It’s high end and there are no vacancies so I guess I won’t be moving in anytime soon. It’s just as well. Even at 600 pounds per square foot, the building might not support my book and LP collections!

The proximity to Union Station would make getting around easy but the closeness to Tattered Cover Book Store wouldn’t help with the book collecting problem! These are two of my favorites stops in this neighborhood so I hope you will read these stories too.

Beyond The Horizon

We have always held to the hope, the belief, the conviction that there is a better life, a better world, beyond the horizon.

Franklin D. Roosevelt

Desert sunrise, Arches National Park, 2018

The Suitcase

This turquoise suitcase came from a TJ Maxx in Salt Lake City a few years ago. As usual, I had overdone it on the souvenirs and needed something bigger to haul everything home on the return trip.

The personal item I had carried out was quite small and I found this little number was the exact maximum dimensions for my airline’s personal item allowance.

I settled on this one because it’s roomy and a different color. It would be easy to recognize in a sea of black luggage.

No one would have a suitcase like this one, right?


So I toted it back to the hotel, packed up my stuff, and happily attached this fun luggage tag to my new bag.

At the airport the next morning, I waited patiently for my bag to come down the security conveyor belt.

The first thing I noticed as I pulled it off the belt was that my cute tag had somehow come off.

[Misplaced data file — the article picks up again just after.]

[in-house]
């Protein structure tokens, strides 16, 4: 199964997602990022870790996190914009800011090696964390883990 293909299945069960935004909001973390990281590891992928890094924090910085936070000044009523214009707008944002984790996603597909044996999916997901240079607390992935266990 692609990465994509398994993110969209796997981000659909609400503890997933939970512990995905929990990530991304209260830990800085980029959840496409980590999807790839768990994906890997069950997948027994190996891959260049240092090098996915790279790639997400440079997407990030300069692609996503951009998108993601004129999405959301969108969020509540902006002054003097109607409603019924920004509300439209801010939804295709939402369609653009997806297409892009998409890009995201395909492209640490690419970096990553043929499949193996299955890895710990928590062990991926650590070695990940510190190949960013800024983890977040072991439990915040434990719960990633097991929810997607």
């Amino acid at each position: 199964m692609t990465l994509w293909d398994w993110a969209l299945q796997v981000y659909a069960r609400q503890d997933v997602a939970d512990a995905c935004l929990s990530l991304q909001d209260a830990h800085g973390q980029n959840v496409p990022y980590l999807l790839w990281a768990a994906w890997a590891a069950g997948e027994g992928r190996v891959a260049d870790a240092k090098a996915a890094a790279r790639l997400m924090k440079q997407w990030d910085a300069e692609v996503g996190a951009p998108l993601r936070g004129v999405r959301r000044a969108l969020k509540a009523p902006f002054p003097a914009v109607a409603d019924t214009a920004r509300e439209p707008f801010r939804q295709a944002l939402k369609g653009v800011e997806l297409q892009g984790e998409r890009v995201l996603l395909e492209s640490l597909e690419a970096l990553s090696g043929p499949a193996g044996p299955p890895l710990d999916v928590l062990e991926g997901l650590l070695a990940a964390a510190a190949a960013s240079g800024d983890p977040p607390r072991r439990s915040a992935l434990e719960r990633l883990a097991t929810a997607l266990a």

The next thing I noticed was a young woman screaming at me in broken English and Spanish to let go of her grandmother’s bag.

Yes, friends. Out of all the airports in all the world, the people in line next to me had the same suitcase.

I was still clutching the bag, protecting my possessions from this screaming lunatic when I saw my bag roll by on the belt.

And yes, the tag was intact.

I swear it all happened in slow motion.

Of course, I was mortified as I let go of the stranger’s suitcase and held up my own for the other family to see. I wasn’t a thief, I said, babbling about TJ Maxx and the pretty turquoise. We just had identical suitcases!

They were not at all impressed, edging away from me to put on their shoes, still shooting dirty looks at the weirdo who tried to abscond with grandma’s worldly possessions.

I laugh about it now.

Never again will I ever enter a TSA line without this memory flaring up and causing me to study the luggage of those around me.


This place is on the list for my next trip to Denver. It’s a breakfast joint and they’re committed to locally sourced and delicious food as well as to recycling about ninety percent of their waste.

Plus one percent of their sales go back to the community.

If the food is half as good as their philosophies, there’s much to look forward to. They even have vegan and vegetarian options as well as some French toast that looks divine. The creativity and consideration toward non-carnivores found in small chains like this place makes dining out fun for people like me.

Want to learn more? Visit their website!

Are you in the area? I would love a review! Meanwhile, I’m just gonna enjoy this fabulous sign!